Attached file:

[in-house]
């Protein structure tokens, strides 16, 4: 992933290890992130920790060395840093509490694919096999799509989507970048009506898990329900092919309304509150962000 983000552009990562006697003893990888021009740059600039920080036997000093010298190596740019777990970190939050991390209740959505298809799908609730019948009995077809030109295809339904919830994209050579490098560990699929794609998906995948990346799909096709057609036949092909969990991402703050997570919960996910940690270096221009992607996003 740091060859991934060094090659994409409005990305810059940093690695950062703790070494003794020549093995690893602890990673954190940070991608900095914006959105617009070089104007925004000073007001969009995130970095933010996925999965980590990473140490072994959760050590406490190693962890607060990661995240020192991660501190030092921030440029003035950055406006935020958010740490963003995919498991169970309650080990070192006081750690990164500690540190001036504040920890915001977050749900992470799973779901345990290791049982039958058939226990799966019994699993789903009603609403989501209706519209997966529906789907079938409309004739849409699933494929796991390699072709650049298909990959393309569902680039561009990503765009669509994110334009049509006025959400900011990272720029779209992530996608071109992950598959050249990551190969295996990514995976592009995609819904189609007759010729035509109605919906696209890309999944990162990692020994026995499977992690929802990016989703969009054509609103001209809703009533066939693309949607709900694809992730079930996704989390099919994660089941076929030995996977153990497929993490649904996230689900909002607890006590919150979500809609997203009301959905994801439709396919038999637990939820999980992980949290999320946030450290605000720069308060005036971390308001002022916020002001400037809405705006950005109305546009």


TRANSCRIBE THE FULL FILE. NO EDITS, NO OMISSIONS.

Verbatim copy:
[in-house]
């Protein structure tokens, strides 16, 4: 992933290890992130920790060395840093509490694919096999799509989507970048009506898990329900092919309304509150962000 983000552009990562006697003893990888021009740059600039920080036997000093010298190596740019777990970190939050991390209740959505298809799908609730019948009995077809030109295809339904919830994209050579490098560990699929794609998906995948990346799909096709057609036949092909969990991402703050997570919960996910940690270096221009992607996003 740091060859991934060094090659994409409005990305810059940093690695950062703790070494003794020549093995690893602890990673954190940070991608900095914006959105617009070089104007925004000073007001969009995130970095933010996925999965980590990473140490072994959760050590406490190693962890607060990661995240020192991660501190030092921030440029003035950055406006935020958010740490963003995919498991169970309650080990070192006081750690990164500690540190001036504040920890915001977050749900992470799973779901345990290791049982039958058939226990799966019994699993789903009603609403989501209706519209997966529906789907079938409309004739849409699933494929796991390699072709650049298909990959393309569902680039561009990503765009669509994110334009049509006025959400900011990272720029779209992530996608071109992950598959050249990551190969295996990514995976592009995609819904189609007759010729035509109605919906696209890309999944990162990692020994026995499977992690929802990016989703969009054509609103001209809703009533066939693309949607709900694809992730079930996704989390099919994660089941076929030995996977153990497929993490649904996230689900909002607890006590919150979500809609997203009301959905994801439709396919038999637990939820999980992980949290999320946030450290605000720069308060005036971390308001002022916020002001400037809405705006950005109305546009």